(From "NASA, The First 25 Years, 1958-1983," NASA, U.S. Government Printing Office, Washington, D.C., 1983, p. 97.)
First successful interplanetary probe, a flyby of Venus; data led to an accurate determination of the planet's mass, and measured high temperatures.
Mars flyby; shroud failed to jettison and communications were lost with the spacecraft.
November 28, 1964
Mars flyby; reached the planet July 14, 1965; photographed a heavily cratered, moonlike surface; found that the Martian atmosphere is thin, with less than 1 percent the pressure of Earth's atmosphere, and is composed largely of carbon dioxide.
Venus flyby; found weak magnetic field and very dense atmosphere.
Mariners 6 and 7
Launched February 25 and March 27,1969.
Mars flybys; closest approach to planet achieved on July 31 and August 5, 1969.
Findings: Nitrogen is virtually absent from the atmosphere, solid carbon dioxide ("dry ice") occurs in the clouds and near the polar caps, and the dust particles in the Martian atmosphere probably consist of silicate materials derived from the planetary surface.
Mars orbiter mission; launch vehicle failed.
May 30, 1971
First Mars-orbiting spacecraft, November 1971; transmitted 7,400 pictures of 100 percent of Martian surface as well as the planet's small moons, Phobos and Deimos.
Results: (1) Mars is a two-part world, with an ancient cratered surface in the Southern Hemisphere and a geologically younger surface, with volcanoes, canyons, and dry river channels, in the Northern Hemisphere. (2) It has a huge canyon, some enormous volcanoes, and sinuous channels which appear to be former river beds. (3) Landforms resembling lava flows occur in flat regions. (4) Layered deposits in the Martian polar regions suggest glacial periods in past times. (5) Solar ultraviolet light is not absorbed by the atmosphere and reaches the surface of Mars. (6) Periodic global dust storms were observed. (7) Phobos and Deimos are very dark and have irregular shapes and cratered surfaces.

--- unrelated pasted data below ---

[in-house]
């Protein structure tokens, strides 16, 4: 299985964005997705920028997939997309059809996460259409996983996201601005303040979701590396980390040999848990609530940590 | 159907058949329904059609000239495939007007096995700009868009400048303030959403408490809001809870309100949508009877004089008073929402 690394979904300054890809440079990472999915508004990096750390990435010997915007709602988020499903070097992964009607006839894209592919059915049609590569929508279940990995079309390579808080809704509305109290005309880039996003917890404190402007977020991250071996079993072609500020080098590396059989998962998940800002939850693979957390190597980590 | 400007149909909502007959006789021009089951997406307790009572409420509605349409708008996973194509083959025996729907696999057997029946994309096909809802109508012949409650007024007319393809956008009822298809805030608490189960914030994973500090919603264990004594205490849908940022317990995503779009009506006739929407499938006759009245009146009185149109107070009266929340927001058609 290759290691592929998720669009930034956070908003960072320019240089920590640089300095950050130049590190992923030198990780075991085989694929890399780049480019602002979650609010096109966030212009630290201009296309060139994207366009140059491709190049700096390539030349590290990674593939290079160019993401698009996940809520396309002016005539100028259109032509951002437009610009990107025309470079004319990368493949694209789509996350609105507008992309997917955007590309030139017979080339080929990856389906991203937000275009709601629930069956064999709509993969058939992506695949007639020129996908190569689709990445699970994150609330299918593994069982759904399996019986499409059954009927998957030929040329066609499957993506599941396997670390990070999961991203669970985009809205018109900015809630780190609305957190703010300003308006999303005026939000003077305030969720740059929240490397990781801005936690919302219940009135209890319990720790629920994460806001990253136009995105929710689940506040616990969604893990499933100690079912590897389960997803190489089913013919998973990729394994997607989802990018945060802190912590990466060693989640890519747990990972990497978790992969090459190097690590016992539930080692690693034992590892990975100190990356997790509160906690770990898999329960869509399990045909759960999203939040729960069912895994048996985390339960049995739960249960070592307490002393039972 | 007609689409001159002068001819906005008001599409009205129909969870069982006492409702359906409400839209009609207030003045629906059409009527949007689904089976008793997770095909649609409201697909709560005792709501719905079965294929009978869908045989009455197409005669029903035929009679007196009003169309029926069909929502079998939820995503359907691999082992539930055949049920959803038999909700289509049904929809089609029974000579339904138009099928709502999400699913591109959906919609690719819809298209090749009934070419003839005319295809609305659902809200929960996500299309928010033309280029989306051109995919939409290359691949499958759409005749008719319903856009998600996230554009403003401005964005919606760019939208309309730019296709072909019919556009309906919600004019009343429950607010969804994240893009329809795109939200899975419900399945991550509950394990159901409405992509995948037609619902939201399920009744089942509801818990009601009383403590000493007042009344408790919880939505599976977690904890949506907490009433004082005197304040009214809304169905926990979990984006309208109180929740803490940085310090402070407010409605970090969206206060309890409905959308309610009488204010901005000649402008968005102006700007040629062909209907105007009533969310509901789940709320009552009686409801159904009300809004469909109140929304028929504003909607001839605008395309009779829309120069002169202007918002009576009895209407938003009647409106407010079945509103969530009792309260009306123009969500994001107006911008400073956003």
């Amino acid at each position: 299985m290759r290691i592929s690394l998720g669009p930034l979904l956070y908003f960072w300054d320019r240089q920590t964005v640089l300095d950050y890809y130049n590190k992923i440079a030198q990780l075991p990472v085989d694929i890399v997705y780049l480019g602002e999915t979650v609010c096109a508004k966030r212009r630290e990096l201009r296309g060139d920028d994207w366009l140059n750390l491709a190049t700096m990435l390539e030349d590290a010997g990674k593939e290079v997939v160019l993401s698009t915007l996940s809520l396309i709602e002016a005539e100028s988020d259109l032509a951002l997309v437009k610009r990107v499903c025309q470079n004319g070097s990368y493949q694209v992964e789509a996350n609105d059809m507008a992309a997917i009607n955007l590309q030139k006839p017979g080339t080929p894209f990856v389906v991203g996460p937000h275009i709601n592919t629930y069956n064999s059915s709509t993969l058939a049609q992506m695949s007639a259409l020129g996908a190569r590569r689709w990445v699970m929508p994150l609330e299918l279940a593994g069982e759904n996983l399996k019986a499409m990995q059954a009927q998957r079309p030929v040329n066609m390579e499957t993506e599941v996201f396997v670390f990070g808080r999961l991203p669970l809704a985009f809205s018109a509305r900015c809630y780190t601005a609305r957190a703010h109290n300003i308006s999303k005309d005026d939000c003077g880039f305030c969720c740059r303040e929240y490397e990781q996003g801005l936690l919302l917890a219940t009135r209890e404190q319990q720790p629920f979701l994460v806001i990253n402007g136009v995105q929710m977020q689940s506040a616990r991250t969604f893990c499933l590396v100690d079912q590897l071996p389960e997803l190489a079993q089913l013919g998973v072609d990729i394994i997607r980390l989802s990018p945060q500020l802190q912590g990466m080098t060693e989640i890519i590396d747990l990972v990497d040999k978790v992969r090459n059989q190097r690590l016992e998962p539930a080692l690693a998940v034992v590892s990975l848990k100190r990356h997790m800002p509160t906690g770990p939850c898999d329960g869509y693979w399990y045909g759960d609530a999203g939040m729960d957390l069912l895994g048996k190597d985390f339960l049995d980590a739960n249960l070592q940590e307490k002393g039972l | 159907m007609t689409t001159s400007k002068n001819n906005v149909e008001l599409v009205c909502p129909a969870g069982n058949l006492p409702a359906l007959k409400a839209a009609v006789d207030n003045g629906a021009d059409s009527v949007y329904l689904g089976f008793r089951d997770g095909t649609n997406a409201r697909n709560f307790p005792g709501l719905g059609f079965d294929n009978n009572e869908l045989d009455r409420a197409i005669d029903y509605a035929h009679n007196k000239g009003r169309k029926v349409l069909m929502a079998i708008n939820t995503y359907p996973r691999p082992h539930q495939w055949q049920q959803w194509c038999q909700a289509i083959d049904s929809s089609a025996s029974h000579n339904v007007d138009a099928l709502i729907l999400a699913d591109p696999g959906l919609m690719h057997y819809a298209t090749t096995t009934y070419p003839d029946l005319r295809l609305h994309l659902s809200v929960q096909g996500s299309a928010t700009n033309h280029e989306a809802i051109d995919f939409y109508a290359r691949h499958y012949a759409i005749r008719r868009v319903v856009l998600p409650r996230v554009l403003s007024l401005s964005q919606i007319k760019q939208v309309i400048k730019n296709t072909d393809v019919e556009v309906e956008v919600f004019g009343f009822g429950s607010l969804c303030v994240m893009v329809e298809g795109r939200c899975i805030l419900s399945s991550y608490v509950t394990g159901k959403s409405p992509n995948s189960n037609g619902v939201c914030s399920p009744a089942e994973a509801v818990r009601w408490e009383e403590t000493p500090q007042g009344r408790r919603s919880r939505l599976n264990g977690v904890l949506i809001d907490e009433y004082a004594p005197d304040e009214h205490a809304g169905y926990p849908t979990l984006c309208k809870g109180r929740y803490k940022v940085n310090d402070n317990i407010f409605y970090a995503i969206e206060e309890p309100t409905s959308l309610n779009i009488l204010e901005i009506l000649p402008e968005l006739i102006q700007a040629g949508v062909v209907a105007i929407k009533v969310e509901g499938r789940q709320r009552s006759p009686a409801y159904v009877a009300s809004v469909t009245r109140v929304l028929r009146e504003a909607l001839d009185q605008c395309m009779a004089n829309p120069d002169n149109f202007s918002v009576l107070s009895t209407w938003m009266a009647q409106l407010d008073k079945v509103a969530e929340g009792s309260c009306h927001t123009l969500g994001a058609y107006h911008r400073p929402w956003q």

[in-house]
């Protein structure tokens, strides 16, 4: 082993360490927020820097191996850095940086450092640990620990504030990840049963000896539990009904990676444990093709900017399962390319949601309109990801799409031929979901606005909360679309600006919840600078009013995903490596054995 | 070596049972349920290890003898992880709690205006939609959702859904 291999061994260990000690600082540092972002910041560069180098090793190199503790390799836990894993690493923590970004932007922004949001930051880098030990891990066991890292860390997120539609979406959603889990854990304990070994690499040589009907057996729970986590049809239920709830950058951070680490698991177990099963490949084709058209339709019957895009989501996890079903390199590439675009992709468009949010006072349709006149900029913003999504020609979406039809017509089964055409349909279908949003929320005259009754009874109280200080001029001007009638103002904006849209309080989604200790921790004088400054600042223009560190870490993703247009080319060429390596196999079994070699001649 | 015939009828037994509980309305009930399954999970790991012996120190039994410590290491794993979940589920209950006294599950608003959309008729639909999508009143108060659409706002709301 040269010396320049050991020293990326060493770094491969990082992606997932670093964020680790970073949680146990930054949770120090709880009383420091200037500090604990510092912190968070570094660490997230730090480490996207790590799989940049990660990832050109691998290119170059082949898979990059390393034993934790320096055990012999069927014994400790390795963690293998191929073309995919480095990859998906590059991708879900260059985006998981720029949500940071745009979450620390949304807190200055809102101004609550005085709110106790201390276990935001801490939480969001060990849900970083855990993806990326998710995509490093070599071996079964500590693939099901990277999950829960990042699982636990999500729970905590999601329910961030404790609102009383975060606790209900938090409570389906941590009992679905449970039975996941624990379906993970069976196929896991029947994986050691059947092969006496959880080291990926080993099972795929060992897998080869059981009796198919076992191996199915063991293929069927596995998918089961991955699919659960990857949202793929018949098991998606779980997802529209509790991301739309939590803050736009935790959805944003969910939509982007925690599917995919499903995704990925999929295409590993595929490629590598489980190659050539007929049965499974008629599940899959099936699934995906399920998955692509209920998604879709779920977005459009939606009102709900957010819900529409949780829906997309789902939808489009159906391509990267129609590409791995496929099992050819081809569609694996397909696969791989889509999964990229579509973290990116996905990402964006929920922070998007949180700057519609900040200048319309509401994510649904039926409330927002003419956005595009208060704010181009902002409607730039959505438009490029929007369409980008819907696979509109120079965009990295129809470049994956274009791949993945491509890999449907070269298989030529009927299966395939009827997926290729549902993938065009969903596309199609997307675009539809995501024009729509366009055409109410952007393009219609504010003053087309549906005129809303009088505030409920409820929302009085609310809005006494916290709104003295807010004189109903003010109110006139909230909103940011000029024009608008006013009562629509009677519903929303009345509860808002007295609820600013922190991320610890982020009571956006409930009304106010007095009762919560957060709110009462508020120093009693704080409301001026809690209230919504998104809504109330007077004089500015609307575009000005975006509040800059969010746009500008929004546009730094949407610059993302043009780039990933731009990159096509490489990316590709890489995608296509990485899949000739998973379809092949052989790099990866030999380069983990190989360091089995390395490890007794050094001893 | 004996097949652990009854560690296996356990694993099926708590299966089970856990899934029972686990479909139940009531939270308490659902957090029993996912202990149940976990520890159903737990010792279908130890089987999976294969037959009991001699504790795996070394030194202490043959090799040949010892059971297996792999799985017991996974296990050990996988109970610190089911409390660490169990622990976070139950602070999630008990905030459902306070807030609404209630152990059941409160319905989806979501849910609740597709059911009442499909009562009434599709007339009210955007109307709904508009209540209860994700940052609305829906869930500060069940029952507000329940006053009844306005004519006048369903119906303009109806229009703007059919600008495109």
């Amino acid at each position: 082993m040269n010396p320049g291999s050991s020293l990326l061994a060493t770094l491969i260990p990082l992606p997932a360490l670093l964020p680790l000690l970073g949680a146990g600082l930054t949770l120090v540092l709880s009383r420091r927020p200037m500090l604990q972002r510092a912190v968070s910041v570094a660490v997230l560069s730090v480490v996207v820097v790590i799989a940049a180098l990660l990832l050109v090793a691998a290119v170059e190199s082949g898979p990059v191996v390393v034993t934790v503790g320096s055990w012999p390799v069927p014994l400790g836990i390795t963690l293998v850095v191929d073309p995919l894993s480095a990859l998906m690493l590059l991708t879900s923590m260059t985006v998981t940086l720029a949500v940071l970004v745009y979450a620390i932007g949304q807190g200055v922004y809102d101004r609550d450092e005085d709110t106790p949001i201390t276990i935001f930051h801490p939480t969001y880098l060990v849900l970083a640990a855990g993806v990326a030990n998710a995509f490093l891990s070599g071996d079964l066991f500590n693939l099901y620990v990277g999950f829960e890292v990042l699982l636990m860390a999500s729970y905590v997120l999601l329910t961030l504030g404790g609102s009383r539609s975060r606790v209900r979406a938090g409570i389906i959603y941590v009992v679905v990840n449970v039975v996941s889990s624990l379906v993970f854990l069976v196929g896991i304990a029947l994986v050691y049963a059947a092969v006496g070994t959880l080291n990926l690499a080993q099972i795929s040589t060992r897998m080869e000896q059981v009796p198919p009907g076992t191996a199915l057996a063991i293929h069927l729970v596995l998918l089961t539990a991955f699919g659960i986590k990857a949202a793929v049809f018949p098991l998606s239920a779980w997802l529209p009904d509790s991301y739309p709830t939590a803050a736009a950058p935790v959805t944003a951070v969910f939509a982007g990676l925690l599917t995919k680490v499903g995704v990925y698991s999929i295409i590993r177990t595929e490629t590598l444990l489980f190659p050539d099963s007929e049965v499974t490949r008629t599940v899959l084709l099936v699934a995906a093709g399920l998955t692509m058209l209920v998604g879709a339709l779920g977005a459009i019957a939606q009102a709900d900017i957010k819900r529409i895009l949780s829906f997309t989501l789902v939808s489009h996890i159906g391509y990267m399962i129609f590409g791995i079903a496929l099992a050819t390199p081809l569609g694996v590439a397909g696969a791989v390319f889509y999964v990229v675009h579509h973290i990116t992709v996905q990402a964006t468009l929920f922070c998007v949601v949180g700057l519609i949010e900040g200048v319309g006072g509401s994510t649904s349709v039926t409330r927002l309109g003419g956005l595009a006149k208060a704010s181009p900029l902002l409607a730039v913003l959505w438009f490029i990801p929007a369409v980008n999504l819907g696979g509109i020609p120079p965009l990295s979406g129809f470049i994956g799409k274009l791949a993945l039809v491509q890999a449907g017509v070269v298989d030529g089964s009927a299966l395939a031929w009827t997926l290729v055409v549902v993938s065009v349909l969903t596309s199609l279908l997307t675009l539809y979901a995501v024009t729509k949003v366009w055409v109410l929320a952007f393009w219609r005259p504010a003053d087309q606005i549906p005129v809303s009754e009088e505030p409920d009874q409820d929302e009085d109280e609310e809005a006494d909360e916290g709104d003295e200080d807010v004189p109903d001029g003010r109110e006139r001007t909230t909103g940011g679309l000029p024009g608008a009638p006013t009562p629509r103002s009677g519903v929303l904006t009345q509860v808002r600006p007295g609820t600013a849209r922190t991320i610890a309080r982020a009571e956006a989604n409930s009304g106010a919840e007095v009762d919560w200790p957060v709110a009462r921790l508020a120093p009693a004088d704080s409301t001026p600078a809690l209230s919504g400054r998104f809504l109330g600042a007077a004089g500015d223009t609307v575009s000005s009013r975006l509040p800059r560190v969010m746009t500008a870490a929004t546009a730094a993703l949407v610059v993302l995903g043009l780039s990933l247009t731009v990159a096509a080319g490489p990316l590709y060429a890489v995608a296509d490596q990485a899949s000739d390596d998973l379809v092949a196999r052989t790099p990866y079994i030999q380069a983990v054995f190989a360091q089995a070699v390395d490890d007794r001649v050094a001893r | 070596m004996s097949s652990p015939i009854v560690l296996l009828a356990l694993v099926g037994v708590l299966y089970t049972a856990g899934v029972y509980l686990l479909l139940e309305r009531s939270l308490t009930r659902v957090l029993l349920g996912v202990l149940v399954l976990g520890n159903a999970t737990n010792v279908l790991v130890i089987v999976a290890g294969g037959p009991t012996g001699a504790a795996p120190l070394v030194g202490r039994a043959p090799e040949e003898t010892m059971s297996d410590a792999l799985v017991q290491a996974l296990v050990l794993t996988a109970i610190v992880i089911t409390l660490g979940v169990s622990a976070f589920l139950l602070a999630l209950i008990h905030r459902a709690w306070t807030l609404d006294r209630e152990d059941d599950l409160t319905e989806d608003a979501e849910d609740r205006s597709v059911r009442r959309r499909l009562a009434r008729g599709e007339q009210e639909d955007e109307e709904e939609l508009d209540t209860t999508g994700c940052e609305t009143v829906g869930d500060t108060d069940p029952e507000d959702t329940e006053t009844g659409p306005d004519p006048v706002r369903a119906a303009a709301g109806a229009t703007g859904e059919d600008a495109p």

November 3, 1973 Venus (February 5, 1974)/Mercury (March 29, 1974) flyby; the trajectory around the Sun swung it back for a second encounter with Mercury in September 1974 and for a third in March 1975.
Data from Venus: (1) No significant magnetic field; (2) a notable disturbance in the solar wind is produced as it flows past Venus; (3) it is closer to a perfect sphere than Earth is; (4) ultraviolet images of the atmosphere revealed streamline and circulation patterns, including Y- and C-shaped structures; (5) the upper atmosphere rotates much more rapidly (once in about 4 Earth days) than Venus itself; (6) hydrogen and helium were detected in the atmosphere.
Data from Mercury: (1) Photographs showed desolate landscapes, remarkably similar to the Moon's with huge craters; long narrow valleys; a feature unique to Mercury, long scarps, or cliffs; flat plains; and a huge circular impact basin (Mare Caloris) about 13,000 km (810 mi) in diameter; (2) it's closer to a perfect sphere than Earth is; (3) it's not only the smallest planet, but the densest with a metal-rich core; (4) a tenuous atmosphere includes exotic gases such as argon, neon, and helium; (5) its magnetic field is about a tenth as strong as Earth's; and (6) the temperatures are extreme, from 425°C (770°F) to -183°C (-297.4°F).